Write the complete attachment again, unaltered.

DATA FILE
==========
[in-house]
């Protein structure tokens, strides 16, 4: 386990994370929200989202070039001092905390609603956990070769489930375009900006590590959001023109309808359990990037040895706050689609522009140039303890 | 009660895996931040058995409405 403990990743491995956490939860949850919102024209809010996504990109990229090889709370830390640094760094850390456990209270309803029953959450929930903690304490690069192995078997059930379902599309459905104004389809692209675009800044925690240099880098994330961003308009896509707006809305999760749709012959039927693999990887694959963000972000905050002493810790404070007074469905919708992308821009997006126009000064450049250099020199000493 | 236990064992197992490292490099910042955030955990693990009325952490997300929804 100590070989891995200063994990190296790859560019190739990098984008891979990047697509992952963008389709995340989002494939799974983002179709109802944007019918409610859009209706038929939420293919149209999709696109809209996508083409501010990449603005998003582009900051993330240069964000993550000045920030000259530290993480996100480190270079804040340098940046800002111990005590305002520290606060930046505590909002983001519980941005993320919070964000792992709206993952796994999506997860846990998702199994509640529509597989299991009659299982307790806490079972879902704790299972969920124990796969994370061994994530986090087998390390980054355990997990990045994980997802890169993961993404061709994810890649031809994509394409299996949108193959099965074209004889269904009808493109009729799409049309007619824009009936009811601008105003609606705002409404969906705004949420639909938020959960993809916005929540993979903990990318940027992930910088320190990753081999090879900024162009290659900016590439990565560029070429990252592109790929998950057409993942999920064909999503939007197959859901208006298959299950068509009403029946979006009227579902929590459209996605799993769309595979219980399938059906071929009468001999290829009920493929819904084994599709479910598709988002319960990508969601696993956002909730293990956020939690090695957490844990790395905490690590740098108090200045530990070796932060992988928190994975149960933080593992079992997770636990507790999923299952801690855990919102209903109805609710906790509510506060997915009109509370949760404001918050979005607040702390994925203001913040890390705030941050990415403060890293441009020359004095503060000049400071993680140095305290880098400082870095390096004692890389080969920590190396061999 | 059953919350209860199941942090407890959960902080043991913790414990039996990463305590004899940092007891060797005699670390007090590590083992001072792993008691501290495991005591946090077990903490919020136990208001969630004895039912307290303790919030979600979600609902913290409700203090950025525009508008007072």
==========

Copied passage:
[in-house]
């Protein structure tokens, strides 16, 4: 386990994370929200989202070039001092905390609603956990070769489930375009900006590590959001023109309808359990990037040895706050689609522009140039303890 | 009660895996931040058995409405 403990990743491995956490939860949850919102024209809010996504990109990229090889709370830390640094760094850390456990209270309803029953959450929930903690304490690069192995078997059930379902599309459905104004389809692209675009800044925690240099880098994330961003308009896509707006809305999760749709012959039927693999990887694959963000972000905050002493810790404070007074469905919708992308821009997006126009000064450049250099020199000493 | 236990064992197992490292490099910042955030955990693990009325952490997300929804 100590070989891995200063994990190296790859560019190739990098984008891979990047697509992952963008389709995340989002494939799974983002179709109802944007019918409610859009209706038929939420293919149209999709696109809209996508083409501010990449603005998003582009900051993330240069964000993550000045920030000259530290993480996100480190270079804040340098940046800002111990005590305002520290606060930046505590909002983001519980941005993320919070964000792992709206993952796994999506997860846990998702199994509640529509597989299991009659299982307790806490079972879902704790299972969920124990796969994370061994994530986090087998390390980054355990997990990045994980997802890169993961993404061709994810890649031809994509394409299996949108193959099965074209004889269904009808493109009729799409049309007619824009009936009811601008105003609606705002409404969906705004949420639909938020959960993809916005929540993979903990990318940027992930910088320190990753081999090879900024162009290659900016590439990565560029070429990252592109790929998950057409993942999920064909999503939007197959859901208006298959299950068509009403029946979006009227579902929590459209996605799993769309595979219980399938059906071929009468001999290829009920493929819904084994599709479910598709988002319960990508969601696993956002909730293990956020939690090695957490844990790395905490690590740098108090200045530990070796932060992988928190994975149960933080593992079992997770636990507790999923299952801690855990919102209903109805609710906790509510506060997915009109509370949760404001918050979005607040702390994925203001913040890390705030941050990415403060890293441009020359004095503060000049400071993680140095305290880098400082870095390096004692890389080969920590190396061999 | 059953919350209860199941942090407890959960902080043991913790414990039996990463305590004899940092007891060797005699670390007090590590083992001072792993008691501290495991005591946090077990903490919020136990208001969630004895039912307290303790919030979600979600609902913290409700203090950025525009508008007072």